Monday, September 19, 2022
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“Minor plus est,” said my Latinist friend. Less is more. I’ve heard him often lamenting that downsizing has been so difficult. “You’ll see. The house might be smaller, but less is more. For a while, I struggled with the concept because moving was like trying to put toothpaste back in the tube. Less was more. strength.
I had a fleeting idea of what they meant, but I needed to think about it more. In the translocation frenzy, I hardly had time to think about it. Now that I do (while emptying the pods), what about? Why less is more?
The phrase most likely appeared in a poem by Robert Browning, “Andrea del Sarto”, in 1855. Another early phraseologist was a 19th century architect who employed it when referring to the desirability of having less clutter in buildings. It made sense. His point was not to overdo it, but rather to work with the reduced space. We are getting there. Having fewer articles will hopefully lead to simplicity.
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I have read that simplicity rhymes with happiness. OK that works. I’m not sure about that. We were pretty happy with a lot of things in a complex space that we managed to keep simple, or so we thought so far, until this smaller space.
And minimalism? The minimalist strives to use things that serve a purpose. Well, I don’t want to do that. I like superfluous things lying around here and there; such as old textbooks, extra hammers, more coffee mugs than needed, old CDs and DVDs, fountain pens, stationery, two comfy chairs, plenty of socks, golf shirts, club safety golf bags, Christmas decorations, etc. And Diane appreciates china and sheets, more than we need. Redundancy is OK.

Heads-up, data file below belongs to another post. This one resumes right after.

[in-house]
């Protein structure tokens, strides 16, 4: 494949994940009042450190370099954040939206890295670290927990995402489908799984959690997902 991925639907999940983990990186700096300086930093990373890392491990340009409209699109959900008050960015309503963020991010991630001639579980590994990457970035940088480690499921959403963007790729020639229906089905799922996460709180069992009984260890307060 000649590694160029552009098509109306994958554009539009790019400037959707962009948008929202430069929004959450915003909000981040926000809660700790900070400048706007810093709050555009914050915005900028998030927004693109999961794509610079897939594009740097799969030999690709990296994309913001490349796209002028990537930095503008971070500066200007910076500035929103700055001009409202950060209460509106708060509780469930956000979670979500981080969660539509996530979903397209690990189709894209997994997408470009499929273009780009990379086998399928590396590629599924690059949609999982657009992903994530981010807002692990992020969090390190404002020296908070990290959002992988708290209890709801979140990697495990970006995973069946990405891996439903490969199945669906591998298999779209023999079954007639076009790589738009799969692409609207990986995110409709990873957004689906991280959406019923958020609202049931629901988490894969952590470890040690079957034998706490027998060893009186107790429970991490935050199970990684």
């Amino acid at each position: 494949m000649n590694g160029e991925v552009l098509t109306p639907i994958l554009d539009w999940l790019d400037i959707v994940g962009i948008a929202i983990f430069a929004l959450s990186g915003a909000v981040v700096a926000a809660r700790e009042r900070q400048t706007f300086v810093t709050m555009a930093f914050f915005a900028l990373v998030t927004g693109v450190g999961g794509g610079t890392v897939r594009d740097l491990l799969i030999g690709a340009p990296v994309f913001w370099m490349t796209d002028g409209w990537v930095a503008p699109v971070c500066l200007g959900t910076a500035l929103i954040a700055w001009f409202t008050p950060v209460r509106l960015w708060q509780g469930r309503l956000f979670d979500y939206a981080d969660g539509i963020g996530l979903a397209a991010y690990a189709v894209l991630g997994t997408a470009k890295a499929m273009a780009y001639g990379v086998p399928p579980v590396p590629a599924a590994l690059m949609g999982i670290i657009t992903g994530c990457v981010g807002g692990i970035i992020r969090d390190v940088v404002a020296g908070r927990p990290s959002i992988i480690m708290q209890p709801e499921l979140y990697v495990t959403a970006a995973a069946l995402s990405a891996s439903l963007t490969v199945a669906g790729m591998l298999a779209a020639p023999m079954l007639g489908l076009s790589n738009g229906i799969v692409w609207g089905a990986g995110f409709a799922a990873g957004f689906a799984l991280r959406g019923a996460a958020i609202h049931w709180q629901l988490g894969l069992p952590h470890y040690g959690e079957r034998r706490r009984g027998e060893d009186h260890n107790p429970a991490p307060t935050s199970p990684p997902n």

I may have understood it. Less is more means having just what you need, and nothing more (with some exceptions, see above). We had more than we needed and it wasn’t until we had to downsize that we realized just how much. It’s about having less work to do in a smaller home. It’s about having more time to relax, pursue different interests, travel longer, and less refurbishment, overhaul, and renovation. Less lets you focus on more of what matters. But the nostalgia never goes away.
The nostalgia of moving from a place you love never goes away, and that’s good, sometimes even welcome. It’s a reminder of a past that was good, when more was more. The good thing about Nostalgia is that it’s portable and there’s always plenty of room for it wherever you go. Nostalgia is a luxury that enjoys all the space it wants.
So, we’ll tidy up the beds, put our paintings on, load the shelves, leaf through the photo albums, lay out the new garden beds, relax in the new solarium and relax.
I agree. Less will be less complicated than more. It is a stage in a journey. I am sincerely delighted.
Dr. Ed Iannuccilli is the author of three popular memoirs, “Growing up Italian; Grandfather’s Fig Tree and Other Stories”, “What Happened to Sunday Dinner” and “My Story Continues: From Neighborhood to College”. NOW he has written his fourth book “A Whole Bunch of 500 Word Stories”.
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